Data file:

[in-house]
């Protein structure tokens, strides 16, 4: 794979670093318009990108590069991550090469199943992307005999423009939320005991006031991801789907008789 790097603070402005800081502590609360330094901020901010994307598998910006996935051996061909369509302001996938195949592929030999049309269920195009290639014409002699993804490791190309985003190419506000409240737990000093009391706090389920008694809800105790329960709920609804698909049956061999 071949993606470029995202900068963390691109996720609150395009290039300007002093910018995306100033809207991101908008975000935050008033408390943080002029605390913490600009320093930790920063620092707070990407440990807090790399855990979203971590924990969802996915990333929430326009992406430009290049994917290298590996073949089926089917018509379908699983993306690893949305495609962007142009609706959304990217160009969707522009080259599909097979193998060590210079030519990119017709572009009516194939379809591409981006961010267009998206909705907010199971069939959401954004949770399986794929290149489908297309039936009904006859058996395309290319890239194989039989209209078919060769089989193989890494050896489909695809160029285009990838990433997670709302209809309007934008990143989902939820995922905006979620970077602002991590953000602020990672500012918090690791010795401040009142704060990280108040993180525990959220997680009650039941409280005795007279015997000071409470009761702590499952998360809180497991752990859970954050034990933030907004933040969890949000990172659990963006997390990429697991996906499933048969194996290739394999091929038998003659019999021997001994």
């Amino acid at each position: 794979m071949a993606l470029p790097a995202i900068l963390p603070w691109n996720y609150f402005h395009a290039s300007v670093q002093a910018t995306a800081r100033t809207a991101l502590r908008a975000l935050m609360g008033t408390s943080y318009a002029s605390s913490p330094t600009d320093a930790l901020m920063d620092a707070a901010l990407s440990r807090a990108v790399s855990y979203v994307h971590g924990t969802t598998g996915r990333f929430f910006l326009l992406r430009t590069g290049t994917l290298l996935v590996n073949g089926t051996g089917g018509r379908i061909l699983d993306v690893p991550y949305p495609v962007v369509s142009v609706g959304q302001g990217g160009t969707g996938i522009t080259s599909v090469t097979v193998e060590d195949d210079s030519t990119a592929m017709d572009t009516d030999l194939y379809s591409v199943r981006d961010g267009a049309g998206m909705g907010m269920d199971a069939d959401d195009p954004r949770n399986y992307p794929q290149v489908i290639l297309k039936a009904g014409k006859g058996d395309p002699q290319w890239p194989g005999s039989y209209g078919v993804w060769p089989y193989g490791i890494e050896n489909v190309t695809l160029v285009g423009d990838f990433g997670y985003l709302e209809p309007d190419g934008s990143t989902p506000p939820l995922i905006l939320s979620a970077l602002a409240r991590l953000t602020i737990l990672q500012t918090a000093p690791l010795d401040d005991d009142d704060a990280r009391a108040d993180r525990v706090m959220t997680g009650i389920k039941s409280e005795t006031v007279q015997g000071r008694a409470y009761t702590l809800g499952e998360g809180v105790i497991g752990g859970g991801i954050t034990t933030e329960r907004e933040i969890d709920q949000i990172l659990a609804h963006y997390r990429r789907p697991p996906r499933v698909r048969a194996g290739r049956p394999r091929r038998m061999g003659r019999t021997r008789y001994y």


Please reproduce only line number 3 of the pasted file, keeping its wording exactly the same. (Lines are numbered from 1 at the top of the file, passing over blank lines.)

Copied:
């Amino acid at each position: 794979m071949a993606l470029p790097a995202i900068l963390p603070w691109n996720y609150f402005h395009a290039s300007v670093q002093a910018t995306a800081r100033t809207a991101l502590r908008a975000l935050m609360g008033t408390s943080y318009a002029s605390s913490p330094t600009d320093a930790l901020m920063d620092a707070a901010l990407s440990r807090a990108v790399s855990y979203v994307h971590g924990t969802t598998g996915r990333f929430f910006l326009l992406r430009t590069g290049t994917l290298l996935v590996n073949g089926t051996g089917g018509r379908i061909l699983d993306v690893p991550y949305p495609v962007v369509s142009v609706g959304q302001g990217g160009t969707g996938i522009t080259s599909v090469t097979v193998e060590d195949d210079s030519t990119a592929m017709d572009t009516d030999l194939y379809s591409v199943r981006d961010g267009a049309g998206m909705g907010m269920d199971a069939d959401d195009p954004r949770n399986y992307p794929q290149v489908i290639l297309k039936a009904g014409k006859g058996d395309p002699q290319w890239p194989g005999s039989y209209g078919v993804w060769p089989y193989g490791i890494e050896n489909v190309t695809l160029v285009g423009d990838f990433g997670y985003l709302e209809p309007d190419g934008s990143t989902p506000p939820l995922i905006l939320s979620a970077l602002a409240r991590l953000t602020i737990l990672q500012t918090a000093p690791l010795d401040d005991d009142d704060a990280r009391a108040d993180r525990v706090m959220t997680g009650i389920k039941s409280e005795t006031v007279q015997g000071r008694a409470y009761t702590l809800g499952e998360g809180v105790i497991g752990g859970g991801i954050t034990t933030e329960r907004e933040i969890d709920q949000i990172l659990a609804h963006y997390r990429r789907p697991p996906r499933v698909r048969a194996g290739r049956p394999r091929r038998m061999g003659r019999t021997r008789y001994y």